Thyroid eye disease can cause damage to the tissues of the eye. This condition causes symptoms that are similar to what may happen to your eyes if you have Graves disease, an autoimmune disorder. Treatment may include medications, lifestyle changes or surgery.
Thyroid eye disease (TED) is an eye disorder that causes inflammation (swelling) and damage to the tissues around the eye, including muscles, fatty tissue and connective tissue. TED is an autoimmune condition, or one that happens because your protective immune system attacks your body.
There are two phases of TED: the active or inflammatory phase and the stable phase. The active phase can last for months up to three years, while the stable phase follows when the inflammation stops.
Graves disease can cause hyperthyroidism, which means that your body releases too many thyroid hormones. Less commonly, Graves disease can also cause hypothyroidism, which means that your body doesn’t release enough hormones. Both can result in thyroid eye disease, but people with low levels of thyroid hormone who do have eye swelling and eyebrow hair loss tend to have severe cases of hypothyroidism.
Thyroid eye disease happens more often in women and people assigned female at birth (AFAB) than in men and people assigned male at birth (AMAB). This is because hyperthyroidism happens more often in people AFAB than people AMAB. The incidence of the disease is 16 per 100,000 people assigned female at birth and 2.9 per 100,000 people assigned male at birth.
The median age for being diagnosed with TED is 43 years old. However, you can be diagnosed much earlier or much later than 43.
You may be more likely to develop thyroid eye disease if you:
One treatment for hyperthyroidism or Graves disease is radioactive iodine. This treatment can make active thyroid eye disease worse unless your provider also gives you steroids along with the iodine.
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The signs and symptoms of thyroid eye disease include:
Symptoms normally affect both eyes, but sometimes you may only notice symptoms in one eye.
No. Thyroid eye disease isn’t contagious. You can’t catch it from anyone, and you can’t transmit it to anyone.
A healthcare provider will be able to diagnose thyroid eye disease by doing a physical eye exam. They will be able to examine both your eyelids and your eyes.
If your healthcare provider thinks that you have thyroid eye disease, they’ll order blood tests to check if your thyroid hormone levels and antibodies are too high or too low.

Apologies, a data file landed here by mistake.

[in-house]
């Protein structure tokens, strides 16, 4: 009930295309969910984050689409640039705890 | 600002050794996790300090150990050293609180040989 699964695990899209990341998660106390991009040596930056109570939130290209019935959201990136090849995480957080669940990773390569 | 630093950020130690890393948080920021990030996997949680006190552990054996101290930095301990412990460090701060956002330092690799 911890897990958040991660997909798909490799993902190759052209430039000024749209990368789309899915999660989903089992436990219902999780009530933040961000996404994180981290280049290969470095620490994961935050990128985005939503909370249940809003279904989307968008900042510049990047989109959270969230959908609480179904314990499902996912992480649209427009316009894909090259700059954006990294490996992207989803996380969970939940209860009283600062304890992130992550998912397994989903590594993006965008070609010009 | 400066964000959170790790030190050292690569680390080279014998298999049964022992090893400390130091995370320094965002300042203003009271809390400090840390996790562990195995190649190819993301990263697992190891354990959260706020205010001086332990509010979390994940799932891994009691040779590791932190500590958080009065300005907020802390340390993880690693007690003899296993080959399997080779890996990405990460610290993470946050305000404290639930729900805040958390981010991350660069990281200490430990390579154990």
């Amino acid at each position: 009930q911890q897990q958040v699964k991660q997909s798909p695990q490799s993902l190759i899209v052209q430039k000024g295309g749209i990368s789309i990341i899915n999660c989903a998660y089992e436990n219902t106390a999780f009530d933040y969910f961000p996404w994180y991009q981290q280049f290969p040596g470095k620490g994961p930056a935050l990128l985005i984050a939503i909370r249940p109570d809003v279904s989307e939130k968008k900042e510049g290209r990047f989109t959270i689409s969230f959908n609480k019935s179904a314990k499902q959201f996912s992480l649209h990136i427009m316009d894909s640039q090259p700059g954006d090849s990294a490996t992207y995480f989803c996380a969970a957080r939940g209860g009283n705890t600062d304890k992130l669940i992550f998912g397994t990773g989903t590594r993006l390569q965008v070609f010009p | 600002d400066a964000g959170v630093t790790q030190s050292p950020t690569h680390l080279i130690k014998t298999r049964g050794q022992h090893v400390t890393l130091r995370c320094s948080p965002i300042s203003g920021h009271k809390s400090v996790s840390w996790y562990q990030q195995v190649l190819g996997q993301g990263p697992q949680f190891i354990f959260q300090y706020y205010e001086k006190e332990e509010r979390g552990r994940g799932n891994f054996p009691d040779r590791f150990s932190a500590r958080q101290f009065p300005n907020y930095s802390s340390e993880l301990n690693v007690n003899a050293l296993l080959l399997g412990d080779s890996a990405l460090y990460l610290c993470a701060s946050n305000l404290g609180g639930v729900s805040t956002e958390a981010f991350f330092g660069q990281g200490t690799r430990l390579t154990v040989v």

Other tests your provider may request include:
Your provider will begin by treating you for thyroid disease if you have it. Treating thyroid diseases doesn’t treat thyroid eye disease, so your provider may suggest one or more of these therapies:
Eye drops to relieve dryness and irritation are generally non-prescription. You can buy them over the counter. You should use the drops that lubricate but avoid those that take away redness.
Your provider may also suggest selenium supplements if your blood levels of this mineral are low.
A few studies have shown that drinking aloe vera juice reduced inflammation levels in some cases.
Your provider may prescribe anti-inflammatory drugs like prednisone and other systemic steroids and/or rituximab. Discuss the side effects of these treatments with your provider.
There’s also a new medicine available only for thyroid eye disease called teprotumumab (Tepezza®).
The most important lifestyle change you can make is to quit smoking if you smoke. It raises your risk of developing TED by seven to eight times and makes TED’s active (inflammatory) disease phase longer. In addition, smoking decreases the effectiveness of treatment for thyroid eye disease. Other things you can do to be more comfortable include:
Your provider may suggest radiation therapy to treat the inflammation of thyroid eye disease.
You can’t prevent thyroid eye disease.
The outlook is good for most people with thyroid eye disease. Mild thyroid eye disease may resolve on its own, while more serious cases of TED may require a combination of therapies.
The outlook for people who are over 50 years old when diagnosed may not be as positive.
If you have thyroid disease, Graves disease or another type of autoimmune condition, make sure you talk to your provider about your vision. Make sure you discuss any vision changes with your provider.
The muscles in your eyelids tighten up and contract. The top lid doesn’t go down far enough and the bottom lid doesn’t go up far enough. Also, the tissues in and around the eyes swell.
Yes, you can have thyroid eye disease even if you don’t have Graves disease.
Blepharitis is another name for eyelid inflammation. It has many of the same symptoms as TED, including watery eyes, a gritty feeling in your eyes and red eyes. Blepharitis has been linked with hypothyroidism.
A note from Cleveland Clinic
Anyone can get thyroid eye disease, but it’s more likely if you have thyroid condition or Graves disease. If you notice that your vision is blurry, or that your eyes are often watery or dry or feel gritty, contact your health provider. It’s important to diagnose and treat thyroid eye disease early so you can avoid some of the damage it can cause. It’s very important to stop smoking if you do smoke. The outlook for people with TED is good.
Last reviewed by a Cleveland Clinic medical professional on 09/28/2022.
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